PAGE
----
After the coronavirus outbreak in Wuhan, people are hesitating to eat non-vegetarian food. According to you what needs to be done in future to protect our health and livelihood from similar threats?
Seafood mislabelling and species substitution is a well-documented problem that can pose risks to public health by unknowingly exposing consumers to allergens, toxins or environmental contaminants. Even more concerning, if a foodborne illness does occur in a product without robust traceability, containing the problem is much more challenging. When romaine lettuce sold throughout North America was contaminated with E. coli, a lack of traceability meant that this problem could not be immediately identified at the source, leading to a wider recall, and more risk and uncertainty for consumers. Full chain traceability is the best way to mitigate this risk – it minimizes fraud, allows for all products to be traced directly back to their source, and provides public health officials with the data they need to understand risks and avoid problems in the future.
When few countries like India are banning the use of one-time use plastic, many are still neglecting the effects of plastic use on environment. According to your prediction, how will it impact the seafood industry by 2030?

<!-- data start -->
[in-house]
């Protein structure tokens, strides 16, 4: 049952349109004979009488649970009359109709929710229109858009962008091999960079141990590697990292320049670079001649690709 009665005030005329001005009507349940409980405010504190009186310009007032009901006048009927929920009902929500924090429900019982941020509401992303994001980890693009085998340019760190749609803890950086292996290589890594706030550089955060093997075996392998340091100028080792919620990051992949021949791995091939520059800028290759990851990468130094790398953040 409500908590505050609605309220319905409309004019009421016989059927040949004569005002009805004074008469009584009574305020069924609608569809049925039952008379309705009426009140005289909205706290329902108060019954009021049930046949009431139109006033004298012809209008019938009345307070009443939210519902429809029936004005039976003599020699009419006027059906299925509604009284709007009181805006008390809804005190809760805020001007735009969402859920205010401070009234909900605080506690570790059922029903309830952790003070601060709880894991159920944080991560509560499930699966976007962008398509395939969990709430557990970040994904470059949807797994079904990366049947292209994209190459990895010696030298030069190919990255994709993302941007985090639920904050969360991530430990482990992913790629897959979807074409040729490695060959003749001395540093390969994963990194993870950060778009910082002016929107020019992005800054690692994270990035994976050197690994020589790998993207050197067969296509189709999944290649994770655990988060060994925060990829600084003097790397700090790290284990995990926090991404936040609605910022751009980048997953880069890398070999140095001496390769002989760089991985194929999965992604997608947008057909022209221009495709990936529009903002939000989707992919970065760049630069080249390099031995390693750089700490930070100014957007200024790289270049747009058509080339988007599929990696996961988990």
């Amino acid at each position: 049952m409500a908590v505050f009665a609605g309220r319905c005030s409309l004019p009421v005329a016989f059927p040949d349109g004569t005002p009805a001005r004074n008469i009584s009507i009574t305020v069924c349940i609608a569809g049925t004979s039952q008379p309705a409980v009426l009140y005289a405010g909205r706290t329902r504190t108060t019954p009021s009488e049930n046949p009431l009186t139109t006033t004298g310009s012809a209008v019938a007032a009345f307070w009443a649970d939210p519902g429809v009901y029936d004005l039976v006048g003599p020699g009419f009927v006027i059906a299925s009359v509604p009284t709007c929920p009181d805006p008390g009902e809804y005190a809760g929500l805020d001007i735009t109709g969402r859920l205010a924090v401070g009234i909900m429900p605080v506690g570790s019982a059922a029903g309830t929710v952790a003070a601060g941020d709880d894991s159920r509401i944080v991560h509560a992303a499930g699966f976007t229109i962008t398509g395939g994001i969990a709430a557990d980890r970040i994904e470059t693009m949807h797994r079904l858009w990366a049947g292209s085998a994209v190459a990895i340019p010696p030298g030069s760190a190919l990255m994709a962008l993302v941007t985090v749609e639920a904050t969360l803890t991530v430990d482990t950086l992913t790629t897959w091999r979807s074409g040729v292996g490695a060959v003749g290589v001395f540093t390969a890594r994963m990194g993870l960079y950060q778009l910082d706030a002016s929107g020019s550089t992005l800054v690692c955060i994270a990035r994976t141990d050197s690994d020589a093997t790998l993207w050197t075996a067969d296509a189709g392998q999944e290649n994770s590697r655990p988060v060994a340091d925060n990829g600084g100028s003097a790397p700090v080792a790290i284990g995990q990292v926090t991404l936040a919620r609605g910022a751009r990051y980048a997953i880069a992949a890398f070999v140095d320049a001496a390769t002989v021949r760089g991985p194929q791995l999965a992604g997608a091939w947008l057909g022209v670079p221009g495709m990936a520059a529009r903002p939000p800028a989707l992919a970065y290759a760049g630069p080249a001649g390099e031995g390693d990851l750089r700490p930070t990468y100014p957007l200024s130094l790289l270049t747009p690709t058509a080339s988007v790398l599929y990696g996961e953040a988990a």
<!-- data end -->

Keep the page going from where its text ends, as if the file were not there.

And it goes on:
It can be hard to predict just how the ill effects of plastic pollution will impact the seafood industry, but what we can say with certainty is that marine life is being negatively affected by plastic. Microplastics can already be found in the seafood we eat, like fish, mussels and oysters, and some of these species are experiencing physiological stress, harmful health impacts and starvation as a result. With plastic production expected to increase fourfold by 2050, this problem is only going to get worse. Oceans and the species that call them home are already threatened by so many stressors, including warming and acidification, overfishing and habitat destruction – it is time for countries to take the threat of plastic pollution seriously and eliminate plastic pollution at the source.
Neha writes articles on sectors including medicine, food, materials, and science & technology. A qualified statistician, she has the ability to observe and analyze the trends in global markets and write compelling articles that help CXOs in decision making. She is a bookworm and loves to read fiction, lifestyle, science and technology. Neha comes with 6 years of experience in content writing and editing that involves blog writing, preparation of study materials and OERs.